Such a cult will also provide something that the Christian community has enjoyed for some time but that neopagans are often sorely lacking: a means of integrating into the community at large. While there are some neopagan groups that provide charity services, many do not, especially given that many groups are small covens that lack the resources to engage in larger-scale charity works. Many neopagans are also solitary practitioners, and could make use of a local temple as a means of donating charitable items and monies to needy people or causes. Also, simply having a more visible presence may aide the neopagan community in dealing with a mainstream culture that still largely marginalizes it. A nation-wide network or temples would provide a readily accessible source for non-biased information on neopagan beliefs and practices to the non-pagan world, and better foster inter-faith initiative between neopagans and non-pagans.
Beginning the Discussion
Obviously, this idea is just a preliminary consideration not only of if such a cult would be desirable, but how it would work. There are many more potential criticisms and consideration than what has been discussed above, but also many more potential benefits as well. The establishment and development of such an organization would be likely plagued with problems, both foreseeable and unforeseeable, including funding, population density and lack of popularity, and legal establishment and organization, not to mention problems that currently plague the neopagan community, such as witch wars, cults of personality, and other concerns relating to establishment of authority. The neopagan community would have to be especially vigilant to these complications, given that certain Christian groups would most certainly work to discredit such an organization. Still, even given these problems, as well as objections from segments of the neopagan community itself, I believe that such an organization could prove successful and beneficial. While establishing and organization like this would certainly be a long-term investment or time and effort, beginning a discourse on how it can be worked out effectively is the first step.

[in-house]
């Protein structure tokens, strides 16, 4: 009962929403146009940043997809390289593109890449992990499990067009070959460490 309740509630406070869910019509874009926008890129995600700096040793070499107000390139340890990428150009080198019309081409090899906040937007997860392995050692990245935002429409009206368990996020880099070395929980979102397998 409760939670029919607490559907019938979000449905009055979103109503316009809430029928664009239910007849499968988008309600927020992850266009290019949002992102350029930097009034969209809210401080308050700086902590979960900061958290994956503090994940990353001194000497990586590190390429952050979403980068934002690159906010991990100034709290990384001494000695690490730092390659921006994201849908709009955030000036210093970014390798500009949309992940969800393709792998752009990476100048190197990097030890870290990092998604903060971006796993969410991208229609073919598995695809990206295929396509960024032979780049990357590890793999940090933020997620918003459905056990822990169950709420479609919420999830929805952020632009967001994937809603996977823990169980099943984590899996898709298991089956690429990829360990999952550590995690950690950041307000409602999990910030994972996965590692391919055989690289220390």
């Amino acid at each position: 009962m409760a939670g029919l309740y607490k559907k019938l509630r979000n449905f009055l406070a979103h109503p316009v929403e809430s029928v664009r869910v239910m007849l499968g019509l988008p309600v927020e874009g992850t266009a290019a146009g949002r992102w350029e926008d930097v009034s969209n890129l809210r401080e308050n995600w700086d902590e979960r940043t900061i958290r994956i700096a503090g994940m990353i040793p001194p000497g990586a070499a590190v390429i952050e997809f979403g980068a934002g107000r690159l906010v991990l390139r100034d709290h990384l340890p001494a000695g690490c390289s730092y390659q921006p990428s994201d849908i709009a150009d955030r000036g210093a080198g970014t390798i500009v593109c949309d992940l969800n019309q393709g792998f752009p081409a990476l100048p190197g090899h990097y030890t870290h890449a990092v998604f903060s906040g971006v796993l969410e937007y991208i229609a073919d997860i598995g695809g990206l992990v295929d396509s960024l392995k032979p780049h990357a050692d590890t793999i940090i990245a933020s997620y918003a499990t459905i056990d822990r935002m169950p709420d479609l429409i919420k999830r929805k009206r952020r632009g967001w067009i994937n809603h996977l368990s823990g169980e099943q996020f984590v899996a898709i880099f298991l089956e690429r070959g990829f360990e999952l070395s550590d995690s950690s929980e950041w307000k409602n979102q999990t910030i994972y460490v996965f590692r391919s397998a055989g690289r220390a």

In a modern context, assimilation is probably best downplayed, especially given the imperialistic nature of Roman religious assimilation.
 There have been a lot of arguments against a full-time pagan clergy. I don’t buy most of them, but they should be duly considered in deciding how to establish a priesthood. Personally, I consider the requisite training to be one of the strongest arguments for a full-time priesthood. An arrangement that involves only one full-time priest and several volunteer assistants – at least for smaller temples – is plausible. A selection process for priests, including training and community approval, would need to be developed. Ideally the priest’s personal religious affiliation should not inhibit selection, although the priest would need to be willing to serve religious traditions that may be at odds with his own.
 Or, more specifically, the fact that most of the arguments I can think of would land Yahweh as that deity, and many neopagans would object to that.
 Aside from arguments by more liberal or feminist minded pagans against hierarchical systems in general, although I maintain that a system that best reflects the organization of the American government is most appropriate. It should be understood that the level of “control” that higher-level temples would have over local temples would be as minimal as possible, and limitations on such authority should be set.
 And before the criticisms of the glorification of the Patriarchy come to light, please consider the full extent of American mythic history. A temple to Susan B. Anthony or Dr. Martin Luther King, Jr. would be just as valid as a temple to George Washington or Thomas Jefferson.
 I recognize that many in the neopagan community will object to this on that basis, as they see paganism as a means of breaking the shackles of oppression that American culture has laid upon them. The real question being addressed here is this: Should neopaganism serve as a religion that strengthens ties to the community, or as a political tool to smash the system and establish a post-modern utopia? If it isn’t right for fundamentalist Christianity to push for a political agenda, then why should radical pagans think it okay to use religion for the same ends? But that is an argument for another time …